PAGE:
The X Factor at SXSW
By Kerry Hilton (HCB Health), Bob Palmer (JUICE Pharma), and Jay Carter (AbelsonTaylor)
Whether you attended SXSW, sent a surrogate colleague, or just followed along via tweets and blogs, you know that 72,000 artists and innovators descended upon Austin, Texas, for another big event. Every year, there seems to be the unstated challenge that the previous year must be topped. As a participant, you hope for it. As a contributor and sponsor, you push yourself to achieve it. That’s what we refer to as the X factor at SXSW. And in 2016, three healthcare advertising agencies came together to create a wide new range of possibilities for the ever-growing Health and MedTech Track. This experimental program at SXSW would require all of the agency partners, along with MIT Hacking Medicine, to work as one team to rethink healthcare. We’re proud to say that we did just that. Let’s examine six X factors that produced some amazing results.
EXPERIMENTING WITH A NEW FORMAT
Through collaboration, brainstorming and outreach, AbelsonTaylor, HCB Health and JUICE Pharma partnered with the MIT Hacking Medicine team. It was a new concept for all of us, cramming a traditional 48-hour “hack” into a four-hour portion of our three-day session. In this scenario, our definition of the term was broader, as in Hacking: A creative application of ingenuity. And of course MIT had perfected the process with a three-part mantra that describes just how to do a hack: Break it down. Build it up. Make it better. On day one, we began breaking things down by examining the latent needs of patients with chronic disease.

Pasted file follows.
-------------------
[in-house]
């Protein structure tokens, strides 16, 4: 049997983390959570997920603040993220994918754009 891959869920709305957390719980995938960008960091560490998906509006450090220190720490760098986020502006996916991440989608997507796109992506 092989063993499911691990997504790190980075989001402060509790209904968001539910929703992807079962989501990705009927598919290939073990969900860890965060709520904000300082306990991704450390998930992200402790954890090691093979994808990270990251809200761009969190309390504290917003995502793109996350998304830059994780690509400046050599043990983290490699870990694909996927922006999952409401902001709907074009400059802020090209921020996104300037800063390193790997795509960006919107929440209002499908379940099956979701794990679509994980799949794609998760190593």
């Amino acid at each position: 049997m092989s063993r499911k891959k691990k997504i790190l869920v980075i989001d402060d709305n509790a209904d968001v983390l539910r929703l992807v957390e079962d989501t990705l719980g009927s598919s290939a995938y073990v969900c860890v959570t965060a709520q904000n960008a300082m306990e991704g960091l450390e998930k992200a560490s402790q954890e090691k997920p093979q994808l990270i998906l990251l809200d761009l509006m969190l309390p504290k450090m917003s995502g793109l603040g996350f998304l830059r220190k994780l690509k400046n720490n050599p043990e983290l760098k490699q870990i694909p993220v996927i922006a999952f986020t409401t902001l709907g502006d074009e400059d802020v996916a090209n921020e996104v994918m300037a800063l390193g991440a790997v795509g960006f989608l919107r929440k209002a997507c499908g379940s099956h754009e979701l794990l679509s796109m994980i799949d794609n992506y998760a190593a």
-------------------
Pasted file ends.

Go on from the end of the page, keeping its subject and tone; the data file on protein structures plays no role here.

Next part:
EXAMINING PATIENT NEEDS
Before you can begin problem solving, you must first better understand the problem. So we began with an interactive workshop to identify “latent needs” — issues and problems that customers face but often don’t know how to confront. These conversations yielded solutions for making daily living easier for those with chronic health conditions. Experts at Mad*Pow helped us understand how to dig into what patients are really saying with better research techniques. Real patient influencers gave us insights into their lives, and one such patient living with type 1 diabetes showed us her very own open-source closed-loop artificial pancreas. Talk about patient empowerment.
From there we moved to digital trends in human-centric problem solving through a holistic approach to design — taking inspiration from real people, working within technological constraints, and considering every product touch point as an opportunity to surprise, delight and deliver benefits to users. And that was just the morning! In the afternoon we brought all this learning together with an innovative interactive session on journey mapping. In small groups, audience members crafted a journey map for a patient diagnosed with prediabetes who was looking to feed her family a healthier diet.
EXTRACTING BIG THINKING